In my more than irregular column for the Oxford Gazette,I wrote this time about Thomas Ades and Paul Taylor and Noguchi, so why not put it here too, and it began with being sent to write up the Martha Graham dancers for Performa:
THESE DANCES MERGING IN THE MIND
For Performa 2015
Mary Ann Caws
Here was last night: seeing the Paul Taylor American Modern Dance company at the Koch theatre, in its classic and very moving Aureole set to music by Handel, had you listen to the music even more closely. It felt FIGURED by the dancers, if I may put it that way.
But what overcame me later in the program was the quite amazing presentation of the world premiere of Paul Taylor’s Death and the Damsel, with the Cello Sonata No. 2. of Bohuslav Martin, with all its resonances of past death dances from long ago and more recent times.
They add up exponentially, here augmented by the startling neo-expressionist sets by Santo Loquasto, where the roofs slant down so drastically upon the scene, the music, and the dancers. You are remembering Schubert’s “Death and the Maiden,” surely. And yet just as strongly for me – having just seen last week Thomas Adès directing the New York Philharmonic in his own Totentanz, which premiered at the London Proms of 2013 – all the dances and sets and workings out of the ah so deadly serious play started to take on their own rhythm of convergence. Dreadful and magnificent at once.
The Adès piece is based on a frieze painted on a cloth that used to hang in the interior of the Marienkirche of Lubeck, dating from around 1463, subsequently destroyed by the bombing on Palm Sunday of 1942. Every detail about it speaks loudly, and every broad view of it speaks with a muted tone – for as Adès says, about the descending order from pope to babe as it is each one’s turn, the babe is everyone. This symbolic dance is, in his words, “ terrifying, leveling, and absurd “ – comically grotesque. The inescapable resonance with other deathdances haunts every occasion.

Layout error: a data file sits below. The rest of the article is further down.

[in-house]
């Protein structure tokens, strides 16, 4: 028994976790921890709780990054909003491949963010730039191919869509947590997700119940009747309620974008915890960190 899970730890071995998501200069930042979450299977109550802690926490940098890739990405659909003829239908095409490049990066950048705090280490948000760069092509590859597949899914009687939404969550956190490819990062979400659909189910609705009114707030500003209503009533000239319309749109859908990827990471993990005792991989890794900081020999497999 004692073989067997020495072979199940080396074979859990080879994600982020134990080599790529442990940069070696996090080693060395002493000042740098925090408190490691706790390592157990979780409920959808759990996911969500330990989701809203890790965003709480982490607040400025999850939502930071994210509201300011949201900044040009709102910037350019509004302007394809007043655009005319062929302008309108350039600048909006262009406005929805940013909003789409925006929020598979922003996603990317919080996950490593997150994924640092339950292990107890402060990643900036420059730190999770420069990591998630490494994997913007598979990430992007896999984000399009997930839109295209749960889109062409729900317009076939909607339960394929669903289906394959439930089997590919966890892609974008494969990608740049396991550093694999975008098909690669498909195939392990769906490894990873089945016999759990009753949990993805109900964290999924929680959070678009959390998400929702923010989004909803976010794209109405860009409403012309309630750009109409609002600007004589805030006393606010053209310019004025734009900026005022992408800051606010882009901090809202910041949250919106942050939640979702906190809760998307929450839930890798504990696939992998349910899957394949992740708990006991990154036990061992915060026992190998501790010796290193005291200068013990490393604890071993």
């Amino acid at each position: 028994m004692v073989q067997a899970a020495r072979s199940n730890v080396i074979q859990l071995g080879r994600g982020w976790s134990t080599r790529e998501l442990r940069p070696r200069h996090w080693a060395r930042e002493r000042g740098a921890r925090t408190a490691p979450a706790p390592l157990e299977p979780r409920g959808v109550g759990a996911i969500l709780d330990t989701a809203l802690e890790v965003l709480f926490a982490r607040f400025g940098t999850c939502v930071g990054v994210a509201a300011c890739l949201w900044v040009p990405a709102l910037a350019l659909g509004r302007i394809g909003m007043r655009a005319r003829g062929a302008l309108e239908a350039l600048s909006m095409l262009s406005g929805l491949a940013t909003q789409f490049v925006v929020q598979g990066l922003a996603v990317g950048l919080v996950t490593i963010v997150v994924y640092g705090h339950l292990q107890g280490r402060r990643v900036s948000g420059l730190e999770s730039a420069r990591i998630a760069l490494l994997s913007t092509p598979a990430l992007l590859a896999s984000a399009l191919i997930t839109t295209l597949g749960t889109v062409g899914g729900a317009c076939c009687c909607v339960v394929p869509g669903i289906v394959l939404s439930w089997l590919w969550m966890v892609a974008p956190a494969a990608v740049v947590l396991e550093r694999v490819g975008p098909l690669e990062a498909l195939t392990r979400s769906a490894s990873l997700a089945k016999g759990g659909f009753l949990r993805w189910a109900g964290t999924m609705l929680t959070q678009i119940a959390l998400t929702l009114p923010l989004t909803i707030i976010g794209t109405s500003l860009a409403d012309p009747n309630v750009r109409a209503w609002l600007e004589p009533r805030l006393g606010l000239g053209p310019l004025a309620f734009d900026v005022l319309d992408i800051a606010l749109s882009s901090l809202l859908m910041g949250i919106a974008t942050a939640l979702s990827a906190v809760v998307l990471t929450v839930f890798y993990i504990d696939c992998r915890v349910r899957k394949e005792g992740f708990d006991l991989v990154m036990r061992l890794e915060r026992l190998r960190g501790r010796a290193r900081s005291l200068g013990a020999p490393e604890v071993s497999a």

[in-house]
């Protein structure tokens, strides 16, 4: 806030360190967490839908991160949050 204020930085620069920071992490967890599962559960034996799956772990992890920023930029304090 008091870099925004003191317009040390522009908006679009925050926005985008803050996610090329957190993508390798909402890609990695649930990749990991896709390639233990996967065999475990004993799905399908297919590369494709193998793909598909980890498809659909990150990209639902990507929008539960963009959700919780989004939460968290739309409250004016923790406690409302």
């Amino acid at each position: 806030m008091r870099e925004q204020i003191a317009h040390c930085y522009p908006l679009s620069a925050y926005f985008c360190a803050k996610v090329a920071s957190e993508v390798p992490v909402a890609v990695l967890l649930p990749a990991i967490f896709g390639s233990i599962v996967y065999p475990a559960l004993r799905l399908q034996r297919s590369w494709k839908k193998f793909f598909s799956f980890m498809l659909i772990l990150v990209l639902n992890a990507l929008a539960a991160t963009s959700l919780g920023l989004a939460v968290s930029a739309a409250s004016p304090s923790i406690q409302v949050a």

And it sent me back to the Martha Graham rendering of Lamentation, performed by Janet Eilber after Martha Graham herself, and of the his guest company - Shen Wei.
year’s Performa festival. Since Paul Taylor was so strongly associated with Martha Graham, and since the sets for her dances by Isamu Noguchi so haunted my mind in their stark simplicity, like so many white bones, like the bones to be played on in the Adès piece, the sets of the Paul Taylor Death and the Damsel began to develop that layering of memory that deepens and widens all our associations with these differing spectacles and sounds. When the scene changes from the Nosferatu-type roofs to the Dance Club Café with its enormous sign so garishly red overhead, so opposite to the damsel in her flimsy pink dress on her virginal bed, before the deadly embrace, we are swept up in the mental dance, entangled no less than the damsel.
In this last piece, the rings of dancers in their terrible circling, as they came and went around the maiden, brought back all those other friezes of death dances, how they come for all. Panicked and legs outstretched, she was victim recalling the Rite of Spring, which the Shen Wei dancers enacted during the Paul Taylor Company appearances -- what remains remarkable, just as inescapably remarkable as the enacted scene itself, is the way in which each of these pieces, each of these groups of deadly revelers, and each of the dancers in their individual poses and performances, all relate finally to each other in the viewer’s mind, as we are all partaking, all of us, in a chorus and dance of lamentation.